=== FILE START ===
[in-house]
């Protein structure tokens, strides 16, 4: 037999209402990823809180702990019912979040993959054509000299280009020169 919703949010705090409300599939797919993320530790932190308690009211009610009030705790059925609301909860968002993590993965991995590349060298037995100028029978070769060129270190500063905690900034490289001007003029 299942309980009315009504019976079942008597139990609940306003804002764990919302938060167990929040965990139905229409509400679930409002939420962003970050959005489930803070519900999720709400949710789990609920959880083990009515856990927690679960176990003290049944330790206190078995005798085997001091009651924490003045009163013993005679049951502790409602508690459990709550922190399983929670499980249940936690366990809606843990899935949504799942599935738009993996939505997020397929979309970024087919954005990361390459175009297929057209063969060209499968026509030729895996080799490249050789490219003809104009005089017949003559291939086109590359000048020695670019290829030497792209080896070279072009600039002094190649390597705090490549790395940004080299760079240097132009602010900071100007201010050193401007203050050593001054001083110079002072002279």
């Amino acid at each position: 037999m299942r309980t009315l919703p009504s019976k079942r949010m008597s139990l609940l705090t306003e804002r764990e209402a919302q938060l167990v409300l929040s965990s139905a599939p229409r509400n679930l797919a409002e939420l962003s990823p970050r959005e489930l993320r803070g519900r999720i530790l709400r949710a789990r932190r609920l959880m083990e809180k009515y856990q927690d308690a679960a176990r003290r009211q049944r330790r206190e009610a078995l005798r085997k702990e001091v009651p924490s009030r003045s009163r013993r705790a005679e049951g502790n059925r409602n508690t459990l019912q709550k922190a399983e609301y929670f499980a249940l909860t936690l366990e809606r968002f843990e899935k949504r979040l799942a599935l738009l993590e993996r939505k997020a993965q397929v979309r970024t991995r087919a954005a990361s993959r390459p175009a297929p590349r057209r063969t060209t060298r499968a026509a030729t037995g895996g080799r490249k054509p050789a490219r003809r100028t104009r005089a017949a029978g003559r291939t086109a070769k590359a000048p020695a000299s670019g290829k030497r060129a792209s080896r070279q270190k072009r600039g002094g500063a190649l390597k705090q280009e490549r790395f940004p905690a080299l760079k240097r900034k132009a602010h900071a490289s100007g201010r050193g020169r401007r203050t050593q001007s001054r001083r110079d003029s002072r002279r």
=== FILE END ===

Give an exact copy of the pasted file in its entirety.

[in-house]
């Protein structure tokens, strides 16, 4: 037999209402990823809180702990019912979040993959054509000299280009020169 919703949010705090409300599939797919993320530790932190308690009211009610009030705790059925609301909860968002993590993965991995590349060298037995100028029978070769060129270190500063905690900034490289001007003029 299942309980009315009504019976079942008597139990609940306003804002764990919302938060167990929040965990139905229409509400679930409002939420962003970050959005489930803070519900999720709400949710789990609920959880083990009515856990927690679960176990003290049944330790206190078995005798085997001091009651924490003045009163013993005679049951502790409602508690459990709550922190399983929670499980249940936690366990809606843990899935949504799942599935738009993996939505997020397929979309970024087919954005990361390459175009297929057209063969060209499968026509030729895996080799490249050789490219003809104009005089017949003559291939086109590359000048020695670019290829030497792209080896070279072009600039002094190649390597705090490549790395940004080299760079240097132009602010900071100007201010050193401007203050050593001054001083110079002072002279």
């Amino acid at each position: 037999m299942r309980t009315l919703p009504s019976k079942r949010m008597s139990l609940l705090t306003e804002r764990e209402a919302q938060l167990v409300l929040s965990s139905a599939p229409r509400n679930l797919a409002e939420l962003s990823p970050r959005e489930l993320r803070g519900r999720i530790l709400r949710a789990r932190r609920l959880m083990e809180k009515y856990q927690d308690a679960a176990r003290r009211q049944r330790r206190e009610a078995l005798r085997k702990e001091v009651p924490s009030r003045s009163r013993r705790a005679e049951g502790n059925r409602n508690t459990l019912q709550k922190a399983e609301y929670f499980a249940l909860t936690l366990e809606r968002f843990e899935k949504r979040l799942a599935l738009l993590e993996r939505k997020a993965q397929v979309r970024t991995r087919a954005a990361s993959r390459p175009a297929p590349r057209r063969t060209t060298r499968a026509a030729t037995g895996g080799r490249k054509p050789a490219r003809r100028t104009r005089a017949a029978g003559r291939t086109a070769k590359a000048p020695a000299s670019g290829k030497r060129a792209s080896r070279q270190k072009r600039g002094g500063a190649l390597k705090q280009e490549r790395f940004p905690a080299l760079k240097r900034k132009a602010h900071a490289s100007g201010r050193g020169r401007r203050t050593q001007s001054r001083r110079d003029s002072r002279r």